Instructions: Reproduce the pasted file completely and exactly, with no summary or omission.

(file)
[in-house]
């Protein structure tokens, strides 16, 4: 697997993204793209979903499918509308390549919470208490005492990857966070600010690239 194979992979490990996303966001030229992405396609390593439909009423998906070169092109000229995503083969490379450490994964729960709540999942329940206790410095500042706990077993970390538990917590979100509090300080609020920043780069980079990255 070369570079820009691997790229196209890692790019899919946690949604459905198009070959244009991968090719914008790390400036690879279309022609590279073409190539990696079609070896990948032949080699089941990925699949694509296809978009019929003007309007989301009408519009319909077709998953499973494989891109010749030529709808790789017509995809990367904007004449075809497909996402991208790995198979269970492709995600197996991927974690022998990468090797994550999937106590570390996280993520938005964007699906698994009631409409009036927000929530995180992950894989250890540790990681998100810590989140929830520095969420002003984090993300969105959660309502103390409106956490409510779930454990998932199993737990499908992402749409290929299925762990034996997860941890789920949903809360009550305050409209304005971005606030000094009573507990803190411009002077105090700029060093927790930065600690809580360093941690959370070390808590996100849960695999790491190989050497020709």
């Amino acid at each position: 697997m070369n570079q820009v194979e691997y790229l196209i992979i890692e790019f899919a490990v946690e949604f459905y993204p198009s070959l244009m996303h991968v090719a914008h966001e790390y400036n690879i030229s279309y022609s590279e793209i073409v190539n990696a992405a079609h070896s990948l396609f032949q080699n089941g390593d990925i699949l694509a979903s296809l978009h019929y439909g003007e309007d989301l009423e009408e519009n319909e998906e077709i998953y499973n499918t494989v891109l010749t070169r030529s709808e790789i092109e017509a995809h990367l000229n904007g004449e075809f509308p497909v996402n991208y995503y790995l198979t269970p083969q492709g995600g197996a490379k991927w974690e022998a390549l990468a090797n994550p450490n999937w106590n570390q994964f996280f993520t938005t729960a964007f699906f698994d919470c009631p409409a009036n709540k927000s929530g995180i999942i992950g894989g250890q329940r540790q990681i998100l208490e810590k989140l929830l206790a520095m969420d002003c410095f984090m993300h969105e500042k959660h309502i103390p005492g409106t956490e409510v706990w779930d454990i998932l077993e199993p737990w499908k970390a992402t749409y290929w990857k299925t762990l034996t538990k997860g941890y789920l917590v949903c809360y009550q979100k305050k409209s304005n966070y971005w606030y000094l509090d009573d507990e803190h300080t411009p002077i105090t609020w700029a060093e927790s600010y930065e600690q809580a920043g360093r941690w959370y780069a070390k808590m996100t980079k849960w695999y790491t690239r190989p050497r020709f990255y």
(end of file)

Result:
[in-house]
């Protein structure tokens, strides 16, 4: 697997993204793209979903499918509308390549919470208490005492990857966070600010690239 194979992979490990996303966001030229992405396609390593439909009423998906070169092109000229995503083969490379450490994964729960709540999942329940206790410095500042706990077993970390538990917590979100509090300080609020920043780069980079990255 070369570079820009691997790229196209890692790019899919946690949604459905198009070959244009991968090719914008790390400036690879279309022609590279073409190539990696079609070896990948032949080699089941990925699949694509296809978009019929003007309007989301009408519009319909077709998953499973494989891109010749030529709808790789017509995809990367904007004449075809497909996402991208790995198979269970492709995600197996991927974690022998990468090797994550999937106590570390996280993520938005964007699906698994009631409409009036927000929530995180992950894989250890540790990681998100810590989140929830520095969420002003984090993300969105959660309502103390409106956490409510779930454990998932199993737990499908992402749409290929299925762990034996997860941890789920949903809360009550305050409209304005971005606030000094009573507990803190411009002077105090700029060093927790930065600690809580360093941690959370070390808590996100849960695999790491190989050497020709």
């Amino acid at each position: 697997m070369n570079q820009v194979e691997y790229l196209i992979i890692e790019f899919a490990v946690e949604f459905y993204p198009s070959l244009m996303h991968v090719a914008h966001e790390y400036n690879i030229s279309y022609s590279e793209i073409v190539n990696a992405a079609h070896s990948l396609f032949q080699n089941g390593d990925i699949l694509a979903s296809l978009h019929y439909g003007e309007d989301l009423e009408e519009n319909e998906e077709i998953y499973n499918t494989v891109l010749t070169r030529s709808e790789i092109e017509a995809h990367l000229n904007g004449e075809f509308p497909v996402n991208y995503y790995l198979t269970p083969q492709g995600g197996a490379k991927w974690e022998a390549l990468a090797n994550p450490n999937w106590n570390q994964f996280f993520t938005t729960a964007f699906f698994d919470c009631p409409a009036n709540k927000s929530g995180i999942i992950g894989g250890q329940r540790q990681i998100l208490e810590k989140l929830l206790a520095m969420d002003c410095f984090m993300h969105e500042k959660h309502i103390p005492g409106t956490e409510v706990w779930d454990i998932l077993e199993p737990w499908k970390a992402t749409y290929w990857k299925t762990l034996t538990k997860g941890y789920l917590v949903c809360y009550q979100k305050k409209s304005n966070y971005w606030y000094l509090d009573d507990e803190h300080t411009p002077i105090t609020w700029a060093e927790s600010y930065e600690q809580a920043g360093r941690w959370y780069a070390k808590m996100t980079k849960w695999y790491t690239r190989p050497r020709f990255y």